Expelling stones

Monday, March 2nd, 2020 | Rory | No Comments

Conway JC, Friedman BW. Medical Expulsive Therapy (Alpha Blockers) for Urological Stone Disease. Academic Emergency Medicine. 2020 Feb 7. EZ Proxy link

A systematic review that updates the Cochrane review from 2014. Table summarising findings below: Alpha blockers appear safe and effective, especially if stone >5mm, for expelling stone and reducing need for hospital admissions.

Summary of results



Urinary tract stones are common and usually painful. Lifetime prevalence is approximately 10%.1 Direct health care costs are estimated to be over $10 billion dollars annually.2 First‐line treatment is typically analgesia with nonsteroidal anti‐inflammatory drugs until the stone passes. If the stone does not pass spontaneously, urologic intervention may be necessary.3 Spontaneous passage rates for small stones less than 5 mm is 68% and for stones between 5 and 10 mm is 47%.4 Certain medications such as alpha blockers are sometimes used to hasten passage of stones and decrease the need for urologic intervention or hospitalization. Alpha blockers act on ureteral alpha‐1 receptors and decrease the basal tone and peristalsis, thereby facilitating stone passage.5 However, conflicting results from randomized controlled trials (RCTs) have limited their use. The systematic review discussed here is an update of a 2014 Cochrane review.6 It includes several new, large, RCTs.

The purpose of this systematic review was to determine the effectiveness of alpha blockers for adult patients with symptomatic ureteral stones measuring less than 1 cm and confirmed by imaging. The systematic review included 67 trials with 10,509 patients. The included studies compared alpha blockers with placebo or medical therapy with non-steroidal anti‐inflammatory drugs, corticosteroids, or antispasmodics. The primary outcomes were stone clearance (defined as stone free imaging, symptomatic relief, or stone collection by the last day of the trial) and major adverse events (defined as orthostatic hypotension, collapse, syncope, palpitations, or tachycardia). Secondary outcomes included hospitalization and the need for surgical intervention. Subgroup analysis compared stone clearance rates for stones 5 mm or smaller versus stones greater than 5 mm. Further analyses examined only high‐quality studies, excluding studies at high risk of bias.6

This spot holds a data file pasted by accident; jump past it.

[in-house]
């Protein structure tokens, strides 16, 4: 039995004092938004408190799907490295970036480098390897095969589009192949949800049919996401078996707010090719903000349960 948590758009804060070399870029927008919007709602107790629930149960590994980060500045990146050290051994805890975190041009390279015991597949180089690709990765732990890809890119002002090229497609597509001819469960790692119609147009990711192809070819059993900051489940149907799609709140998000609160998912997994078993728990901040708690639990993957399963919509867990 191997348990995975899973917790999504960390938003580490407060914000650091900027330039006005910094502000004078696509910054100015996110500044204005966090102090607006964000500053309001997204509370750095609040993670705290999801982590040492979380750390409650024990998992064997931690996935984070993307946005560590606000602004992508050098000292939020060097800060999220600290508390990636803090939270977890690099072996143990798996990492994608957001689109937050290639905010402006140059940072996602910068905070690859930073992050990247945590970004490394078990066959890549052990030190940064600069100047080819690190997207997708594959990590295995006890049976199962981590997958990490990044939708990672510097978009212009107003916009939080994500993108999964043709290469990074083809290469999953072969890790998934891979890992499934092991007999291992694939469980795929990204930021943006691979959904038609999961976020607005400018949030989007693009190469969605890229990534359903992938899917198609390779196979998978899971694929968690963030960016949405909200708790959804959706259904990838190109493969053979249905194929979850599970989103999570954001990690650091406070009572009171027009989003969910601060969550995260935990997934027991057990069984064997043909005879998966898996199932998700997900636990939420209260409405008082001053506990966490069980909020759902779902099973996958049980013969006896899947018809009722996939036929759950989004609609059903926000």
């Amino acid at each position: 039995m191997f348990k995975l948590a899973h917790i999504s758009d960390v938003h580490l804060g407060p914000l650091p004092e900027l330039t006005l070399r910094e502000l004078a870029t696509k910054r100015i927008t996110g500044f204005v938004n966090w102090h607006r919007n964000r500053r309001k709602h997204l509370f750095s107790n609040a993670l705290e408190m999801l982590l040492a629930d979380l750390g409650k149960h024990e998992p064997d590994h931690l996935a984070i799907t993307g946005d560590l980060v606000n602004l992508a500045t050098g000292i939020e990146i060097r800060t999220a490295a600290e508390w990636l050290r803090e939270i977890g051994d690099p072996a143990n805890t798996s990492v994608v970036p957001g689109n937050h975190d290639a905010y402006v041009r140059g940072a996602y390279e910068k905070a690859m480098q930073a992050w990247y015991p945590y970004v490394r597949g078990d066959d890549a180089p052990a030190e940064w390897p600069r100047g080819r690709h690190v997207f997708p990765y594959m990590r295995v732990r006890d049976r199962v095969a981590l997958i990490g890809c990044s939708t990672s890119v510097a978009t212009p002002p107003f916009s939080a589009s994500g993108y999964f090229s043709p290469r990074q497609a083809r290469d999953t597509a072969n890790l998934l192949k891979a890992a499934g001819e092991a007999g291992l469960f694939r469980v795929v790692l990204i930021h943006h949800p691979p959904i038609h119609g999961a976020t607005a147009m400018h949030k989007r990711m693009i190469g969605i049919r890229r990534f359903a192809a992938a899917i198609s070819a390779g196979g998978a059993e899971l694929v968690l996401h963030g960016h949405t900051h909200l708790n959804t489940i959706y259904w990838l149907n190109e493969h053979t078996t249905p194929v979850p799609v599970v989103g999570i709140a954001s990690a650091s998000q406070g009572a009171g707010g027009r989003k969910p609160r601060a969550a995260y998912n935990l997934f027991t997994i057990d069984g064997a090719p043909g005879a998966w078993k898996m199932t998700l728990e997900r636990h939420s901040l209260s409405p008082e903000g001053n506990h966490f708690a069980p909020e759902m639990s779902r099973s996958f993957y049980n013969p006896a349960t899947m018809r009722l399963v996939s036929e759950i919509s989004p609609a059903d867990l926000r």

Overall, the use of alpha blockers was associated with increased stone passage (relative risk [RR] = 1.45, 95% confidence interval [CI] = 1.36 to 1.55, absolute risk difference [ARD] = 28%, number needed to treat [NNT] = 4, low‐quality evidence) without increasing the risk of major adverse events. Alpha blockers were also associated with a lower risk of hospitalization (RR = 0.51, 95% CI = 0.34 to 0.77, ARD = 14%, NNT = 7, moderate‐quality evidence) and no difference in the risk of surgical intervention (low‐quality evidence). The subgroup analysis based on the size of the stone revealed that alpha blockers did not impact passing of stones ≤ 5 mm but did improve passing of stones > 5 mm (RR = 1.45, 95% CI = 1.22 to 1.72, ARD = 30%, NNT = 3, moderate‐quality evidence).6 When the analysis was performed using high‐quality trials only, alpha blockers increased stone passing (RR = 1.09, 95% CI = 1.06 to 1.13; ARD = 7%, NNT = 15, high‐quality evidence, five studies, 4,133 participants) while having no effect on major adverse events, hospitalization, or surgical intervention.6


This review is limited in several ways. Most importantly, the quality of evidence for most outcomes was low due to several methodologic limitations of the included studies, inconsistency in study results, publication bias, a lack of prospectively stratified subgroups, and clinically important heterogeneity.